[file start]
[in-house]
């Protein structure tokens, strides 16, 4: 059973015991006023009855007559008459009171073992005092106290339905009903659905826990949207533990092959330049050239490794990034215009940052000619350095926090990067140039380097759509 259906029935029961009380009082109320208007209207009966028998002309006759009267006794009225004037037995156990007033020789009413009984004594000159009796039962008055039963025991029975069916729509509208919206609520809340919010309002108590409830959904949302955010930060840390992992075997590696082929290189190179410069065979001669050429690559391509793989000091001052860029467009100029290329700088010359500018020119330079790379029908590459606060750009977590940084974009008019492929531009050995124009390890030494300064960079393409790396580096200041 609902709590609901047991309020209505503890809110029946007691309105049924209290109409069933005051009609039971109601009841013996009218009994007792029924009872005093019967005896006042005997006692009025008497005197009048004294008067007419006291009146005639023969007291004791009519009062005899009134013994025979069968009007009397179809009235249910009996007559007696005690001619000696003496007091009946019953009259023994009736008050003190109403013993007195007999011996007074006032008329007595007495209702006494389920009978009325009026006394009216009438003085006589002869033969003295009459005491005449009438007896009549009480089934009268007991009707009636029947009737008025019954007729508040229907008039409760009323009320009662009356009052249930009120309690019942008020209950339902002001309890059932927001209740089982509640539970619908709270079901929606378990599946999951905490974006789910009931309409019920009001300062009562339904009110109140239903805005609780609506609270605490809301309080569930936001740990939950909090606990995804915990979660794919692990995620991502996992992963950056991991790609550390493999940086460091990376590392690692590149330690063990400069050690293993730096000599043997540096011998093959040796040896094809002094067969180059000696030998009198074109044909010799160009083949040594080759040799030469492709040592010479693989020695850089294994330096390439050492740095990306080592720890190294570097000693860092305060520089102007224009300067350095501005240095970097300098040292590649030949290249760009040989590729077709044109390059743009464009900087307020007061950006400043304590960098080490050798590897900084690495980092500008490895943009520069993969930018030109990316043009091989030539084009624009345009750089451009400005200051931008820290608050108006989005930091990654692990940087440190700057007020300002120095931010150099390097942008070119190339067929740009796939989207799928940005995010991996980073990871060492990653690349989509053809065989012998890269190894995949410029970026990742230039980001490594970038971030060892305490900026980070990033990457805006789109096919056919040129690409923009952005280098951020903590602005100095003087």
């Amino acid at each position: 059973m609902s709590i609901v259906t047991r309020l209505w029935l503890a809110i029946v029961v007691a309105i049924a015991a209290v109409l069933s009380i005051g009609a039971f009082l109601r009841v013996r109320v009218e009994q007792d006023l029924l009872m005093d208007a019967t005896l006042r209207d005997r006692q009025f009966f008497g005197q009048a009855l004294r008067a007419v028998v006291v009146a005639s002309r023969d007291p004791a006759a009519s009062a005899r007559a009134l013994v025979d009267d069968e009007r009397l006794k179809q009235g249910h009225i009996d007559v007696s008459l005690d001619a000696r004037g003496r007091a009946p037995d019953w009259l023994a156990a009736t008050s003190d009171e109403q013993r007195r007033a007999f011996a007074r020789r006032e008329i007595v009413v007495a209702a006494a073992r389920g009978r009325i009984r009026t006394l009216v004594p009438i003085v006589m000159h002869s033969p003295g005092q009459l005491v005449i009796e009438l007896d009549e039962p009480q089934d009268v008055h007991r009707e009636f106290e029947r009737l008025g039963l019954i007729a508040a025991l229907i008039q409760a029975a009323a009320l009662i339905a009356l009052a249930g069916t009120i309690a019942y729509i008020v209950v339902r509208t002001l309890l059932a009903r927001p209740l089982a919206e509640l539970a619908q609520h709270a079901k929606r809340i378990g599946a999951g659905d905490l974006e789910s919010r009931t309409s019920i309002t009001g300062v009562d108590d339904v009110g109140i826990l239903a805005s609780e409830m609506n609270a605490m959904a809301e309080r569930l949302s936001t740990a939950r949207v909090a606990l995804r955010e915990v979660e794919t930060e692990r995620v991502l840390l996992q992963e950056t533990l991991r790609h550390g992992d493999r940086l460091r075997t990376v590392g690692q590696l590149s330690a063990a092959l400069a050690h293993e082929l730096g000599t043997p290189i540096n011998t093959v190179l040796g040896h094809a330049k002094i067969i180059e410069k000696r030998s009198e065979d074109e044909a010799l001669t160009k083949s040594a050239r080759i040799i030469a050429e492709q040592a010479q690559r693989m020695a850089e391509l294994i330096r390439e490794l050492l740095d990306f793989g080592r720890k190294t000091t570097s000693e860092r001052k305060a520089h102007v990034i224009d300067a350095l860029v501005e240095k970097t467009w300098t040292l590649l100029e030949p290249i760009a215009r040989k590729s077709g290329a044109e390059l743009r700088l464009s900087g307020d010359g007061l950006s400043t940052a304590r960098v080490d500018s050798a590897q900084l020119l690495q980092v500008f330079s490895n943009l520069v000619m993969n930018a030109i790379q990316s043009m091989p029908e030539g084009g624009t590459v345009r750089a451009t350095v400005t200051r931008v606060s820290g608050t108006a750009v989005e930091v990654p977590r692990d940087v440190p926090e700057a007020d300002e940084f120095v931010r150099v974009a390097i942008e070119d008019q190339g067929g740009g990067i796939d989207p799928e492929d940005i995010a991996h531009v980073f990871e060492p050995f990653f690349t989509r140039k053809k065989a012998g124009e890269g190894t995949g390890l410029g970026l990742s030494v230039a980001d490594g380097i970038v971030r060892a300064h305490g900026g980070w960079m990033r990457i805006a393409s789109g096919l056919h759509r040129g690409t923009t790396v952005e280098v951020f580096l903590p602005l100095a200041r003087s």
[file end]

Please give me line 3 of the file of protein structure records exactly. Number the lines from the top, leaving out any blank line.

């Amino acid at each position: 059973m609902s709590i609901v259906t047991r309020l209505w029935l503890a809110i029946v029961v007691a309105i049924a015991a209290v109409l069933s009380i005051g009609a039971f009082l109601r009841v013996r109320v009218e009994q007792d006023l029924l009872m005093d208007a019967t005896l006042r209207d005997r006692q009025f009966f008497g005197q009048a009855l004294r008067a007419v028998v006291v009146a005639s002309r023969d007291p004791a006759a009519s009062a005899r007559a009134l013994v025979d009267d069968e009007r009397l006794k179809q009235g249910h009225i009996d007559v007696s008459l005690d001619a000696r004037g003496r007091a009946p037995d019953w009259l023994a156990a009736t008050s003190d009171e109403q013993r007195r007033a007999f011996a007074r020789r006032e008329i007595v009413v007495a209702a006494a073992r389920g009978r009325i009984r009026t006394l009216v004594p009438i003085v006589m000159h002869s033969p003295g005092q009459l005491v005449i009796e009438l007896d009549e039962p009480q089934d009268v008055h007991r009707e009636f106290e029947r009737l008025g039963l019954i007729a508040a025991l229907i008039q409760a029975a009323a009320l009662i339905a009356l009052a249930g069916t009120i309690a019942y729509i008020v209950v339902r509208t002001l309890l059932a009903r927001p209740l089982a919206e509640l539970a619908q609520h709270a079901k929606r809340i378990g599946a999951g659905d905490l974006e789910s919010r009931t309409s019920i309002t009001g300062v009562d108590d339904v009110g109140i826990l239903a805005s609780e409830m609506n609270a605490m959904a809301e309080r569930l949302s936001t740990a939950r949207v909090a606990l995804r955010e915990v979660e794919t930060e692990r995620v991502l840390l996992q992963e950056t533990l991991r790609h550390g992992d493999r940086l460091r075997t990376v590392g690692q590696l590149s330690a063990a092959l400069a050690h293993e082929l730096g000599t043997p290189i540096n011998t093959v190179l040796g040896h094809a330049k002094i067969i180059e410069k000696r030998s009198e065979d074109e044909a010799l001669t160009k083949s040594a050239r080759i040799i030469a050429e492709q040592a010479q690559r693989m020695a850089e391509l294994i330096r390439e490794l050492l740095d990306f793989g080592r720890k190294t000091t570097s000693e860092r001052k305060a520089h102007v990034i224009d300067a350095l860029v501005e240095k970097t467009w300098t040292l590649l100029e030949p290249i760009a215009r040989k590729s077709g290329a044109e390059l743009r700088l464009s900087g307020d010359g007061l950006s400043t940052a304590r960098v080490d500018s050798a590897q900084l020119l690495q980092v500008f330079s490895n943009l520069v000619m993969n930018a030109i790379q990316s043009m091989p029908e030539g084009g624009t590459v345009r750089a451009t350095v400005t200051r931008v606060s820290g608050t108006a750009v989005e930091v990654p977590r692990d940087v440190p926090e700057a007020d300002e940084f120095v931010r150099v974009a390097i942008e070119d008019q190339g067929g740009g990067i796939d989207p799928e492929d940005i995010a991996h531009v980073f990871e060492p050995f990653f690349t989509r140039k053809k065989a012998g124009e890269g190894t995949g390890l410029g970026l990742s030494v230039a980001d490594g380097i970038v971030r060892a300064h305490g900026g980070w960079m990033r990457i805006a393409s789109g096919l056919h759509r040129g690409t923009t790396v952005e280098v951020f580096l903590p602005l100095a200041r003087s």